As the countdown to the last show started, there was a lot of talk about what the Oprah show taught people (I also listen to Oprah sometimes on XM radio, so a lot of this was on the radio). People wrote or called in saying the lessons they learned over the years from watching the shows. This got me thinking, because I have certainly learned a lot myself. Some things I learned were from the experts that she had on the show, but more often than not I learned things from everyday people she had on as guests. Two of my favorite sayings that I heard on the show was "How's that working for you?" (a good life quote from Dr. Phil) and "When people show you who they are, believe them" (by Maya Angelou).
However, one of the most poignant things I learned on the show was to be grateful while making my kids' lunches. Gratitude is a theme in my life; heck, even my blog is titled "Grateful Mama" (and here is why). But even I sometimes forget to be grateful for the little things.
A few years ago, I was watching Oprah. I am embarrassed to say I don't even remember what the show was about. I *think* it was about a mother with cancer, and a friend of hers was helping her with her kids when she was so sick with the effects of chemotherapy. I may have gotten the story wrong, but at any rate, the friend was saying something to the effect that her friend, the one with cancer, tried her hardest to make her kid's lunches every day, as it meant so much to her.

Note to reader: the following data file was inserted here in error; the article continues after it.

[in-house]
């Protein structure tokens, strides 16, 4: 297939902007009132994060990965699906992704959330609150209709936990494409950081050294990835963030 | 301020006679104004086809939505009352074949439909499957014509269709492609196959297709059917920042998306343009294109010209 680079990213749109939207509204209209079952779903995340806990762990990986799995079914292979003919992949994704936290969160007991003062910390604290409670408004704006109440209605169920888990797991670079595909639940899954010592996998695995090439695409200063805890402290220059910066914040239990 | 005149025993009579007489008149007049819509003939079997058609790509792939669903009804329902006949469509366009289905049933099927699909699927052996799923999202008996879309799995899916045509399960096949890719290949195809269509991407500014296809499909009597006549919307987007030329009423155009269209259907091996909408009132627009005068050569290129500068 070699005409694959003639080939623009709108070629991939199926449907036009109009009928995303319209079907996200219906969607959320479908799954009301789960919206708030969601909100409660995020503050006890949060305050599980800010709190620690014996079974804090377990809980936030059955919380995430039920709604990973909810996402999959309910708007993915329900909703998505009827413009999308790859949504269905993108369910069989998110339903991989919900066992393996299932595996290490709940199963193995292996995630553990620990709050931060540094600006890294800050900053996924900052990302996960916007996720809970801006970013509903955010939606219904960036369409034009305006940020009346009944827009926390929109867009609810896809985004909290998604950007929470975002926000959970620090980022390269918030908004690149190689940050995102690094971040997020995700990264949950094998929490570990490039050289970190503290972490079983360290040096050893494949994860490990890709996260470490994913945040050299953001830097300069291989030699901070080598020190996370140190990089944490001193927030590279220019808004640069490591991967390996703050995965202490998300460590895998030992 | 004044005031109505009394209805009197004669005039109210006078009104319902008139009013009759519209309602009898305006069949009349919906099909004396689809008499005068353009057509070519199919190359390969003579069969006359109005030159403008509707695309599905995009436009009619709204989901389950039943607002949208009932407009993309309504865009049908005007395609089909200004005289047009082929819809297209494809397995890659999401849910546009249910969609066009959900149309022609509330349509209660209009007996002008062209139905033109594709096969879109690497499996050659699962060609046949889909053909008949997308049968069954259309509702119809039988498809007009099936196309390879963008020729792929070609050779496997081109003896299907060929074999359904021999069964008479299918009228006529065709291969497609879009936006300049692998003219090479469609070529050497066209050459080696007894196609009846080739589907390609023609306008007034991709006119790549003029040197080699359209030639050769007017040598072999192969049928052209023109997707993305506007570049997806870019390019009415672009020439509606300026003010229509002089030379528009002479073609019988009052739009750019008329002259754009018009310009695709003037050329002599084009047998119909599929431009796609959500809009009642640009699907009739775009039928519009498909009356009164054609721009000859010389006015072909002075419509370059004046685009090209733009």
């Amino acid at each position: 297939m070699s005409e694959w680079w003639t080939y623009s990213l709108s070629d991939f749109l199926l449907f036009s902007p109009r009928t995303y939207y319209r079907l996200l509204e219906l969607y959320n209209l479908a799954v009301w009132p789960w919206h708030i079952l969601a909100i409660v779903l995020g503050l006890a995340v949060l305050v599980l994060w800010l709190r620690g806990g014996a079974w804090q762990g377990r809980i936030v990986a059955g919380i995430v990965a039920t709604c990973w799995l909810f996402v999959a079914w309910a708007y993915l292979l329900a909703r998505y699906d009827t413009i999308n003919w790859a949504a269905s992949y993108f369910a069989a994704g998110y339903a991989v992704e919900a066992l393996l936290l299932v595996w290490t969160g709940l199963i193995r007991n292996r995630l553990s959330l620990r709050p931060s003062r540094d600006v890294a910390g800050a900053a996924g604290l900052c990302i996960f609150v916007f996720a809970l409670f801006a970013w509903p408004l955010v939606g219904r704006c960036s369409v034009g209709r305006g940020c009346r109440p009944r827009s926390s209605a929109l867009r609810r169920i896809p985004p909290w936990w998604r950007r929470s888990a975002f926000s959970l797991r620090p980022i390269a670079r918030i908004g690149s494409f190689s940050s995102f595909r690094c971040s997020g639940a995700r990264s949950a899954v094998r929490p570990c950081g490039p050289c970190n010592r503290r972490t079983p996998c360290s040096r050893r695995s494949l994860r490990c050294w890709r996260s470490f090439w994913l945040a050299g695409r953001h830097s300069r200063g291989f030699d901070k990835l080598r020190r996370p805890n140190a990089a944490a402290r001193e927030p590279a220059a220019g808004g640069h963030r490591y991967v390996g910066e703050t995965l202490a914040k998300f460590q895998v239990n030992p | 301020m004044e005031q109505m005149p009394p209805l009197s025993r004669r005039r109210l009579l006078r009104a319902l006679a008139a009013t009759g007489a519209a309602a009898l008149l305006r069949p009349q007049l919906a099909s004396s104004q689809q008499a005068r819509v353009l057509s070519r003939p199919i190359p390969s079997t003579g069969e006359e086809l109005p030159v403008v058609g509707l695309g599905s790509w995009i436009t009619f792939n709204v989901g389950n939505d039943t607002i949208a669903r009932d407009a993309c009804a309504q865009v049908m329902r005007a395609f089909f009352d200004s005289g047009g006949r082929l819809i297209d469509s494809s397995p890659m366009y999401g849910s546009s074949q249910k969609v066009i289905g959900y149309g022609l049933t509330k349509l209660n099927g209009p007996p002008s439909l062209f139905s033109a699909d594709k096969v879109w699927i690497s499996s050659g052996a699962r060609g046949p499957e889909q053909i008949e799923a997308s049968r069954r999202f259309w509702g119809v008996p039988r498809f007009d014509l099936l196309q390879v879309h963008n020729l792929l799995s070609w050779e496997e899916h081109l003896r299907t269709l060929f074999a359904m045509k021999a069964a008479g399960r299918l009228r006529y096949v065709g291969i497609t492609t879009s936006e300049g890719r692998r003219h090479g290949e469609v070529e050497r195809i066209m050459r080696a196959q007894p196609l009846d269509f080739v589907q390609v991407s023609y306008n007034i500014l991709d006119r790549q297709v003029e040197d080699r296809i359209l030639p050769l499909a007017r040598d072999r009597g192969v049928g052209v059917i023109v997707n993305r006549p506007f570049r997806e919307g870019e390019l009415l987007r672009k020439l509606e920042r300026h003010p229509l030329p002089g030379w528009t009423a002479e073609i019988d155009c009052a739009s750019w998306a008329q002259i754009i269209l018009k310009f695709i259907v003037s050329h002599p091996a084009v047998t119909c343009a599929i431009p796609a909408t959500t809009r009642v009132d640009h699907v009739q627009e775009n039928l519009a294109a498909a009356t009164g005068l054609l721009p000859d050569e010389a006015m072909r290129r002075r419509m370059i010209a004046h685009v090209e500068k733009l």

That one phrase, a casual toss-away sentence, really grabbed me. It made me realize that I, too, should be grateful that I have the opportunity to make my kid's lunches:
- There are mothers who are dead, who have lost battles with diseases or have had tragic accidents, who would have have loved to be around to make their kids' lunches.
- There are grieving mothers who have lost their children, whether to death or kidnapping or other unthinkable happenings, who have no one to make a lunch for.
- There are children (like my own daughter up until a few years ago) who can't eat, who depend on feeding tubes for their meals. I know when my daughter, A, had her feeding tube I would have given anything, ANYTHING, for her to eat orally.
- There are families who don't have enough money to make their kids' lunches (or even have a home to do so in), who depend on public assistance at school to feed their kids.
- There are mothers who are never home, who work all day and night to support their families, and have to depend on others, like nannies, to care for their children.
- One day, maybe sooner than I would like, my kids will be grown and I will have no one to make lunches for.
Thank you, Oprah.